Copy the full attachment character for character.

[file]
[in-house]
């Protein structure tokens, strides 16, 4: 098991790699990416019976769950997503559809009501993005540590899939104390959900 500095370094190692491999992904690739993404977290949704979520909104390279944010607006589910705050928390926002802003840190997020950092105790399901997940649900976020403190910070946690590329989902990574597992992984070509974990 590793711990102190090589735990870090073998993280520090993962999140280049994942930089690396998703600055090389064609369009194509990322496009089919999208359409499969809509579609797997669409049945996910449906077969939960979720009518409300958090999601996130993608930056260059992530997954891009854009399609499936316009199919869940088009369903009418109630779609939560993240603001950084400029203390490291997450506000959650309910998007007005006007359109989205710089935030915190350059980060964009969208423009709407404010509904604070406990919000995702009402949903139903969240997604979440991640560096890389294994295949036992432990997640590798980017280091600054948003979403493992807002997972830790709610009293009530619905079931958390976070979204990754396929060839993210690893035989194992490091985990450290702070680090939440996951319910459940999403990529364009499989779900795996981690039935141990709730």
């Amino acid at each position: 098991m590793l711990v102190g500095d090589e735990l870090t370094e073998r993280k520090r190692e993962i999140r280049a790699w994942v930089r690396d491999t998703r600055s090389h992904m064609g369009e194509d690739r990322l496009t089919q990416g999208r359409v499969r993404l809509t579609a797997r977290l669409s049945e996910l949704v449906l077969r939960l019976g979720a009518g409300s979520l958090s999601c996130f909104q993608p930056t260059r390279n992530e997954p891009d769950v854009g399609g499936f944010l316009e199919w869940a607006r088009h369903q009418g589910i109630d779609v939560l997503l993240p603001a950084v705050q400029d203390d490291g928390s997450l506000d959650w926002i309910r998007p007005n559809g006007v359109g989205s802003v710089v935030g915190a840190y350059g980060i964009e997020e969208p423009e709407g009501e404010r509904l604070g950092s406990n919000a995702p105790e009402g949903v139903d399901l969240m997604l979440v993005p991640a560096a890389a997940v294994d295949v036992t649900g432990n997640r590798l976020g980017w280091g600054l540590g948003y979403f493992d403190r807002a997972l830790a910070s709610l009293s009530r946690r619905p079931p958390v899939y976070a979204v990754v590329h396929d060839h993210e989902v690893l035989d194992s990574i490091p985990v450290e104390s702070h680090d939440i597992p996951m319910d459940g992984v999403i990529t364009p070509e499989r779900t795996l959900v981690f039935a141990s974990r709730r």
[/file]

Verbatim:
[in-house]
């Protein structure tokens, strides 16, 4: 098991790699990416019976769950997503559809009501993005540590899939104390959900 500095370094190692491999992904690739993404977290949704979520909104390279944010607006589910705050928390926002802003840190997020950092105790399901997940649900976020403190910070946690590329989902990574597992992984070509974990 590793711990102190090589735990870090073998993280520090993962999140280049994942930089690396998703600055090389064609369009194509990322496009089919999208359409499969809509579609797997669409049945996910449906077969939960979720009518409300958090999601996130993608930056260059992530997954891009854009399609499936316009199919869940088009369903009418109630779609939560993240603001950084400029203390490291997450506000959650309910998007007005006007359109989205710089935030915190350059980060964009969208423009709407404010509904604070406990919000995702009402949903139903969240997604979440991640560096890389294994295949036992432990997640590798980017280091600054948003979403493992807002997972830790709610009293009530619905079931958390976070979204990754396929060839993210690893035989194992490091985990450290702070680090939440996951319910459940999403990529364009499989779900795996981690039935141990709730």
């Amino acid at each position: 098991m590793l711990v102190g500095d090589e735990l870090t370094e073998r993280k520090r190692e993962i999140r280049a790699w994942v930089r690396d491999t998703r600055s090389h992904m064609g369009e194509d690739r990322l496009t089919q990416g999208r359409v499969r993404l809509t579609a797997r977290l669409s049945e996910l949704v449906l077969r939960l019976g979720a009518g409300s979520l958090s999601c996130f909104q993608p930056t260059r390279n992530e997954p891009d769950v854009g399609g499936f944010l316009e199919w869940a607006r088009h369903q009418g589910i109630d779609v939560l997503l993240p603001a950084v705050q400029d203390d490291g928390s997450l506000d959650w926002i309910r998007p007005n559809g006007v359109g989205s802003v710089v935030g915190a840190y350059g980060i964009e997020e969208p423009e709407g009501e404010r509904l604070g950092s406990n919000a995702p105790e009402g949903v139903d399901l969240m997604l979440v993005p991640a560096a890389a997940v294994d295949v036992t649900g432990n997640r590798l976020g980017w280091g600054l540590g948003y979403f493992d403190r807002a997972l830790a910070s709610l009293s009530r946690r619905p079931p958390v899939y976070a979204v990754v590329h396929d060839h993210e989902v690893l035989d194992s990574i490091p985990v450290e104390s702070h680090d939440i597992p996951m319910d459940g992984v999403i990529t364009p070509e499989r779900t795996l959900v981690f039935a141990s974990r709730r």